Rochester Man Pleads Guilty to Money Laudering Conspiracy
ROCHESTER, N.Y. -- U.S. Attorney William J. Hochul, Jr. announced today that Brian Campbell, 74, of Rochester, N.Y., pleaded guilty before U.S. District Judge Frank P. Geraci, to conspiring to engage in money laundering activities. The charge carries a maximum penalty of 20 years in prison, a fine of $500,000 or both.
Assistant U.S. Attorney John J. Field, who is handling the case, stated that the defendant worked for Kenneth Griffin, a co-defendant who was convicted in May 2013, at an employment staffing business that was used to commit fraud. The fraud involved creating false invoices and other supporting documents that the defendant then sold to a series of financing companies on a weekly basis for immediate cash. When a financing company realized that it had been sold uncollectible invoices and stopped dealing with Griffin's business, the defendant would change business names and continue the scheme with another financing company.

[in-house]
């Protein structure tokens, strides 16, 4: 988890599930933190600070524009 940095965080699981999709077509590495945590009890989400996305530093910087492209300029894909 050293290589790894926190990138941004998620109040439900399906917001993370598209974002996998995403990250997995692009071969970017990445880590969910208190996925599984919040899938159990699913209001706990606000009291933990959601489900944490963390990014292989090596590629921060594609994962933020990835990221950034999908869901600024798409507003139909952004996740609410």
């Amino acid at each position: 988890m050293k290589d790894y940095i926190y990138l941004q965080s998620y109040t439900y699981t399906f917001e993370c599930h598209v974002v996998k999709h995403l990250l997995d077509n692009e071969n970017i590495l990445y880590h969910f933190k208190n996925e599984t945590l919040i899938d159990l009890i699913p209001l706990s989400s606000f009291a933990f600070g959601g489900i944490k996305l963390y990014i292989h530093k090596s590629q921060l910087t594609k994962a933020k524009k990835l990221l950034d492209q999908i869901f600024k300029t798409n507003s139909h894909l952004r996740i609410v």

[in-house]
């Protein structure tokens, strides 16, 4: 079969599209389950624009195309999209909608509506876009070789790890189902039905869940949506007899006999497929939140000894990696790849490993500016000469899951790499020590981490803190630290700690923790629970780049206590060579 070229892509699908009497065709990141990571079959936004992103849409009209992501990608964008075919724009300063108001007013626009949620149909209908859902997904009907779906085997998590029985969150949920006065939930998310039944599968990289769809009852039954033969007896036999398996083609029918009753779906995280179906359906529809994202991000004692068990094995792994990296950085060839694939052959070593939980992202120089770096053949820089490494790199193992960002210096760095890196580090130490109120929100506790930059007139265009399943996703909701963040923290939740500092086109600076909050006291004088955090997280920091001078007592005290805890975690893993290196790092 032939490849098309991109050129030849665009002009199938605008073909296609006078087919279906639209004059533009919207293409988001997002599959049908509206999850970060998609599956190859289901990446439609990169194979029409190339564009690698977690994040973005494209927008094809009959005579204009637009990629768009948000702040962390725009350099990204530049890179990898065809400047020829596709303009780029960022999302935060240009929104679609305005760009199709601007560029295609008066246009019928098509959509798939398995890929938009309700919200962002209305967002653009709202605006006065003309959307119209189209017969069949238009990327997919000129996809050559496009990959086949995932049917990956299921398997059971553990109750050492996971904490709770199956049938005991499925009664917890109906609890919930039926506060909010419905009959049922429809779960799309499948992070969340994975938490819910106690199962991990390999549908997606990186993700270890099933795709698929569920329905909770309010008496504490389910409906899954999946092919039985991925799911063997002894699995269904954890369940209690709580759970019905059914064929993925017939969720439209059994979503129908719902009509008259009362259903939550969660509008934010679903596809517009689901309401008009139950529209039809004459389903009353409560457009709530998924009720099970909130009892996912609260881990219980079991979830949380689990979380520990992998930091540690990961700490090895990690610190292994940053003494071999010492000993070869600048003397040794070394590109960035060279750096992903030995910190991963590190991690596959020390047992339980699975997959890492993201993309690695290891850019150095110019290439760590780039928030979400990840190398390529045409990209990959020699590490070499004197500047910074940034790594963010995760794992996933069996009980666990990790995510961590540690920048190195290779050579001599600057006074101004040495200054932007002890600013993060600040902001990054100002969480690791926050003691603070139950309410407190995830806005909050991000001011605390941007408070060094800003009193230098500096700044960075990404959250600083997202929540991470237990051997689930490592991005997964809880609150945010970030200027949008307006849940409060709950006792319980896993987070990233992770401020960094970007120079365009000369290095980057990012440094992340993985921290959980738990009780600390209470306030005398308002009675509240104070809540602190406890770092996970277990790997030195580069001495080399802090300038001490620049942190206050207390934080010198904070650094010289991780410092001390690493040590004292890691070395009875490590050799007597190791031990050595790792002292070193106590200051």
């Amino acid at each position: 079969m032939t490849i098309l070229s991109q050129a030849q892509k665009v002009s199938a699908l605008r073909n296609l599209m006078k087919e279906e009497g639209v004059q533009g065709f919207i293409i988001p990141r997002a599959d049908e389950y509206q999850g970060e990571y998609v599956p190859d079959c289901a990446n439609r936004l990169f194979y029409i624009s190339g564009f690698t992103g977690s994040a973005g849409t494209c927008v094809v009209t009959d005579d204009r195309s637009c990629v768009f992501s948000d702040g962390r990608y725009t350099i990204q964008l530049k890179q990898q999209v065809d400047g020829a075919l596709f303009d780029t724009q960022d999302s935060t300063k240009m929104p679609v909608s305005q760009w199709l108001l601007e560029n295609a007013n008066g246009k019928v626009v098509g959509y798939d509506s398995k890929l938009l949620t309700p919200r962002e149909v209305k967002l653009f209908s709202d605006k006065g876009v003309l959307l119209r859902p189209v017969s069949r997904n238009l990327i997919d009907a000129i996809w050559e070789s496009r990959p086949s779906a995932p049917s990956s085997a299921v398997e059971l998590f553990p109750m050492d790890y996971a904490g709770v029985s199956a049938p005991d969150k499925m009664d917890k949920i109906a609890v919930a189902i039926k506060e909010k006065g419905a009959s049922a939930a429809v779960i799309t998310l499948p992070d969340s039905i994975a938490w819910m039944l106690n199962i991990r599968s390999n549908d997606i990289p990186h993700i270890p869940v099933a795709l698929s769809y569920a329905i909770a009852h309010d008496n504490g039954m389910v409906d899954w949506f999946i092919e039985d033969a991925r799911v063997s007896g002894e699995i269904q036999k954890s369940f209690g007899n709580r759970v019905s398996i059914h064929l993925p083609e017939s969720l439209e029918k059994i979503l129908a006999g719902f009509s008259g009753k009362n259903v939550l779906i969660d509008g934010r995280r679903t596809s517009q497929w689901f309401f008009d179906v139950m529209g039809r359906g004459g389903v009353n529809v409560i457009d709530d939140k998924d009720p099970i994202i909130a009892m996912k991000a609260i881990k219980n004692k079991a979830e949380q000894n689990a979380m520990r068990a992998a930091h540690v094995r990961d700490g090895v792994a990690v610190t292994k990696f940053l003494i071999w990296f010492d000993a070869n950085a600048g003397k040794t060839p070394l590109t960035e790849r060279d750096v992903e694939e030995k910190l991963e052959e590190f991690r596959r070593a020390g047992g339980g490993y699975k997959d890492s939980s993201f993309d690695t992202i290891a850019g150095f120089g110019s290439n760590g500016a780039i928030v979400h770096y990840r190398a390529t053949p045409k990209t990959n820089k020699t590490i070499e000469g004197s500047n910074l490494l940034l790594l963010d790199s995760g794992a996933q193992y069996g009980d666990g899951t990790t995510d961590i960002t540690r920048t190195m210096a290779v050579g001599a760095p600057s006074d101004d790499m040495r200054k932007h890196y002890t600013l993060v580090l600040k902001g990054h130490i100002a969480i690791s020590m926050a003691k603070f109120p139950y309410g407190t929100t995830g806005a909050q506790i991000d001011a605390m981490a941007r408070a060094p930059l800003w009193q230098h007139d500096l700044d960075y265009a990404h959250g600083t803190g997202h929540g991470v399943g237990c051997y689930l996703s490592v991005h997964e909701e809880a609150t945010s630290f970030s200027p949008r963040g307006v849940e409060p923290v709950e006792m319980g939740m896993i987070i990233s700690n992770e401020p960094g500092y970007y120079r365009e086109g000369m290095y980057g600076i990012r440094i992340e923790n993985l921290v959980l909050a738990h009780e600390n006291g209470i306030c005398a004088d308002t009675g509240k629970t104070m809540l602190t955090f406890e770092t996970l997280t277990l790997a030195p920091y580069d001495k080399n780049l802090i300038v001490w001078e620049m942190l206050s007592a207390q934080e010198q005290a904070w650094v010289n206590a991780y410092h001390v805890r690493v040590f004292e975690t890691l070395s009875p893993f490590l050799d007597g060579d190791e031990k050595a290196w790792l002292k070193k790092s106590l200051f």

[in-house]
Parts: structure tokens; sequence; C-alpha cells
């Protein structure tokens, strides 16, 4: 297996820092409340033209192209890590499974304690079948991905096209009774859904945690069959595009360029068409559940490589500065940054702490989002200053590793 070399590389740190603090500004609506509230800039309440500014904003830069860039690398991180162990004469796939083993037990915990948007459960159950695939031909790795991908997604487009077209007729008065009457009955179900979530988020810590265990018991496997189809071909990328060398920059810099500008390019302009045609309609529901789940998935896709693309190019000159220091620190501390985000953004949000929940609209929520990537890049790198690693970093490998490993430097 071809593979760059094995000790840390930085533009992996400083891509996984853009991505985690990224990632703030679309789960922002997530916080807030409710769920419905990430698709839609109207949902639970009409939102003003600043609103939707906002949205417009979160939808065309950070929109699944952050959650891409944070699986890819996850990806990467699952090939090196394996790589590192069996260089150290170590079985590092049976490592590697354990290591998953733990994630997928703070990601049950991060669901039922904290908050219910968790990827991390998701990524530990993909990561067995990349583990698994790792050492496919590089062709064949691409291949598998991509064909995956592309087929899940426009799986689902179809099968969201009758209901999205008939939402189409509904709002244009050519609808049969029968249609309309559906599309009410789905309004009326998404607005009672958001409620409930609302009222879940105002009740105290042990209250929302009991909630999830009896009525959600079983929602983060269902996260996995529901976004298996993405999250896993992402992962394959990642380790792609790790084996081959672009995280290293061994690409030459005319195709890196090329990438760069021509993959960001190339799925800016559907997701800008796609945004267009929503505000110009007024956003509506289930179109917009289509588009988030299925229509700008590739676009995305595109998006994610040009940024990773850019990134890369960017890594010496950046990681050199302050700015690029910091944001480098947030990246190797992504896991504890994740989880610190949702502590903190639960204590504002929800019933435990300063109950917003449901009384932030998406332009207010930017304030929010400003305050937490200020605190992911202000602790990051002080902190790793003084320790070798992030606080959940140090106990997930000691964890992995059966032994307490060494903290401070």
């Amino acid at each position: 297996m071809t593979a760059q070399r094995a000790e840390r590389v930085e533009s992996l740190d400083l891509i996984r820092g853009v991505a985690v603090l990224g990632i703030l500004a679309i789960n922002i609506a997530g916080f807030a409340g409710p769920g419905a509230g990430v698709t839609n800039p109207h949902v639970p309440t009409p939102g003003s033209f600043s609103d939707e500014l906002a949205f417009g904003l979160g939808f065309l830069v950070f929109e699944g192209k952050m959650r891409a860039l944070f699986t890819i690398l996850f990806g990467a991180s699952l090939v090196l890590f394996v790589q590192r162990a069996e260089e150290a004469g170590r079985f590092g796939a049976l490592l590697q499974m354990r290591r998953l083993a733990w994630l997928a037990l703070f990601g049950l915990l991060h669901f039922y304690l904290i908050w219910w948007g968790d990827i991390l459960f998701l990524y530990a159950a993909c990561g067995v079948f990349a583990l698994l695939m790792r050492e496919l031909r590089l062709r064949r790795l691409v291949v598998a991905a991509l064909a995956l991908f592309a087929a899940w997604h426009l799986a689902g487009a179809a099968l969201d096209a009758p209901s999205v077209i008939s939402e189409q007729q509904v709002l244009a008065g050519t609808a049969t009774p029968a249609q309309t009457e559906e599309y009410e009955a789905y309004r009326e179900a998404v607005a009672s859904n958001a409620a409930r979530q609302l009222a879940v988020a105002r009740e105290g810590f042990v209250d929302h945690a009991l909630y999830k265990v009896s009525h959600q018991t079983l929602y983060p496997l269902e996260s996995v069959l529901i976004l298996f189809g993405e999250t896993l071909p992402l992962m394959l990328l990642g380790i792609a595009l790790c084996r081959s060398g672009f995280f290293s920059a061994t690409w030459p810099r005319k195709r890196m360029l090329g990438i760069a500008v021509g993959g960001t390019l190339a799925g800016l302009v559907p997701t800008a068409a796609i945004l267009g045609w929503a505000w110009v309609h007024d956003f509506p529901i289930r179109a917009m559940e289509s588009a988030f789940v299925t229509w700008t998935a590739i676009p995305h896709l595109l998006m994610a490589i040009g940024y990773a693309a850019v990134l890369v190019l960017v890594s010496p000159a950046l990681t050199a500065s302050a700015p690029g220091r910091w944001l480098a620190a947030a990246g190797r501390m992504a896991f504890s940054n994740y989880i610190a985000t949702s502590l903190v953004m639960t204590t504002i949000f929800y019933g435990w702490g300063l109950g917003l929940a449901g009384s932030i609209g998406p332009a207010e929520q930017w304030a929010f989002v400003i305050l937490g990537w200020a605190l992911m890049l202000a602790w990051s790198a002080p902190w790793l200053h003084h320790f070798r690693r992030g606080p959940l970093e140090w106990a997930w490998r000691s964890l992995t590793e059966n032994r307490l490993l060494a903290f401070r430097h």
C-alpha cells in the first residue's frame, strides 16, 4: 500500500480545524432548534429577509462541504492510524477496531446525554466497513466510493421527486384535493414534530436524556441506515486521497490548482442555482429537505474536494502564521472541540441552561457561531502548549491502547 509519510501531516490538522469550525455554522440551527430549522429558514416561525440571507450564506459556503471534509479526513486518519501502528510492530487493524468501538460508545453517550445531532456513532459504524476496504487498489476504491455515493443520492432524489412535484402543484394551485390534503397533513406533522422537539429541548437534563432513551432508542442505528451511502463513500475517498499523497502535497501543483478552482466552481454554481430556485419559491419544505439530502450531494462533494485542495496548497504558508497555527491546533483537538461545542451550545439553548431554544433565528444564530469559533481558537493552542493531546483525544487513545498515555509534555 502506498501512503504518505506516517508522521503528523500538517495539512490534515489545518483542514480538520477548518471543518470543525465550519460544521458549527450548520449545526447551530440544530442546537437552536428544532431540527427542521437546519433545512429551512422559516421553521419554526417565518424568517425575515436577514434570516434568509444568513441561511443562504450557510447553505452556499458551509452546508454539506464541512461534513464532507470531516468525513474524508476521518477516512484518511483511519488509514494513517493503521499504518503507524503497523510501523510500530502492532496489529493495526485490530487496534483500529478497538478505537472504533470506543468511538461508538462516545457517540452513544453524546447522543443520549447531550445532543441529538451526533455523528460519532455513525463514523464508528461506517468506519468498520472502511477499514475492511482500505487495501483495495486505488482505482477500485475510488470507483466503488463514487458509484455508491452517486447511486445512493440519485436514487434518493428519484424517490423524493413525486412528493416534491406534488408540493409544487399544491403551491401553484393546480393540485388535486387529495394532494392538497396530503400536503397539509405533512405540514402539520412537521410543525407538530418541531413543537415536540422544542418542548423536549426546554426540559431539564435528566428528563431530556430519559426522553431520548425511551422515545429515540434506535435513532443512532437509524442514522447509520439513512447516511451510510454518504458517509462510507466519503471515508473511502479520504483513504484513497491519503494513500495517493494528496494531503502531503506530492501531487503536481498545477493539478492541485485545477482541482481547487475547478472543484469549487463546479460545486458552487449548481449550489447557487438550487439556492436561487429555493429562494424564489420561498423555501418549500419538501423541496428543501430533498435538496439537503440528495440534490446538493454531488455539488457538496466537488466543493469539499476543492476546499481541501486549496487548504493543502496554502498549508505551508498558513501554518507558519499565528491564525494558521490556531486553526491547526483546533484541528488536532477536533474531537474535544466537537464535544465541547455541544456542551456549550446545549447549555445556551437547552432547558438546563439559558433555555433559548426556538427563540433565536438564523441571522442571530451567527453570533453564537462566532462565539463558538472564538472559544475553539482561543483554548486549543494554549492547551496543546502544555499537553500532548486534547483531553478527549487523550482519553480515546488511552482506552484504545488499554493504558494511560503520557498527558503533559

Griffin and others involved in the conspiracy sought to conceal their ill-gotten gains, which totaled approximately $567,000, by laundering the proceeds of the fraud using anonymous debit cards. These cards were provided to lower-level employees, who were directed to go to ATMs in the Rochester area to withdraw cash and return with the money, which was shared among the co-conspirators.
The plea is the culmination of an investigation on the part of Special Agents of the Internal Revenue Service, under the direction of Special Agent-in-Charge Toni M. Weirauch, and Special Agents of the Federal Bureau of Investigation, under the direction of Special Agent in Charge Brian P. Boetig.
Sentencing is scheduled for January 16, 2014, at 3:00 p.m., before Judge Geraci.